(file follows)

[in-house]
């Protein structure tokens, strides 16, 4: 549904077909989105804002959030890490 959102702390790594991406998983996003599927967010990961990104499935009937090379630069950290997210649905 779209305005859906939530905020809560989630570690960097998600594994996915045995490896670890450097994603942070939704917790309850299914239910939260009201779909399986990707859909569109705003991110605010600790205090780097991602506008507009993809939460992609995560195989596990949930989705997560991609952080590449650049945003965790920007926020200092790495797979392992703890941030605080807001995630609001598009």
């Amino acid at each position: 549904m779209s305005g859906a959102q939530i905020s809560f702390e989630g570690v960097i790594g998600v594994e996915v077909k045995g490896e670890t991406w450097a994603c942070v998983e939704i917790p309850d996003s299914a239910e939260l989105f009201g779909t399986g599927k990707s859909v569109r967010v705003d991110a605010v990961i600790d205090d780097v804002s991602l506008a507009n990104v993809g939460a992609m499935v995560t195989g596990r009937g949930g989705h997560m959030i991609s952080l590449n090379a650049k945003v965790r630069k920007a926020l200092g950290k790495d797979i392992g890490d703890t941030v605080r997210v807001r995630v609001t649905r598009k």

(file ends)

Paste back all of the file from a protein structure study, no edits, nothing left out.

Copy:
[in-house]
């Protein structure tokens, strides 16, 4: 549904077909989105804002959030890490 959102702390790594991406998983996003599927967010990961990104499935009937090379630069950290997210649905 779209305005859906939530905020809560989630570690960097998600594994996915045995490896670890450097994603942070939704917790309850299914239910939260009201779909399986990707859909569109705003991110605010600790205090780097991602506008507009993809939460992609995560195989596990949930989705997560991609952080590449650049945003965790920007926020200092790495797979392992703890941030605080807001995630609001598009």
């Amino acid at each position: 549904m779209s305005g859906a959102q939530i905020s809560f702390e989630g570690v960097i790594g998600v594994e996915v077909k045995g490896e670890t991406w450097a994603c942070v998983e939704i917790p309850d996003s299914a239910e939260l989105f009201g779909t399986g599927k990707s859909v569109r967010v705003d991110a605010v990961i600790d205090d780097v804002s991602l506008a507009n990104v993809g939460a992609m499935v995560t195989g596990r009937g949930g989705h997560m959030i991609s952080l590449n090379a650049k945003v965790r630069k920007a926020l200092g950290k790495d797979i392992g890490d703890t941030v605080r997210v807001r995630v609001t649905r598009k």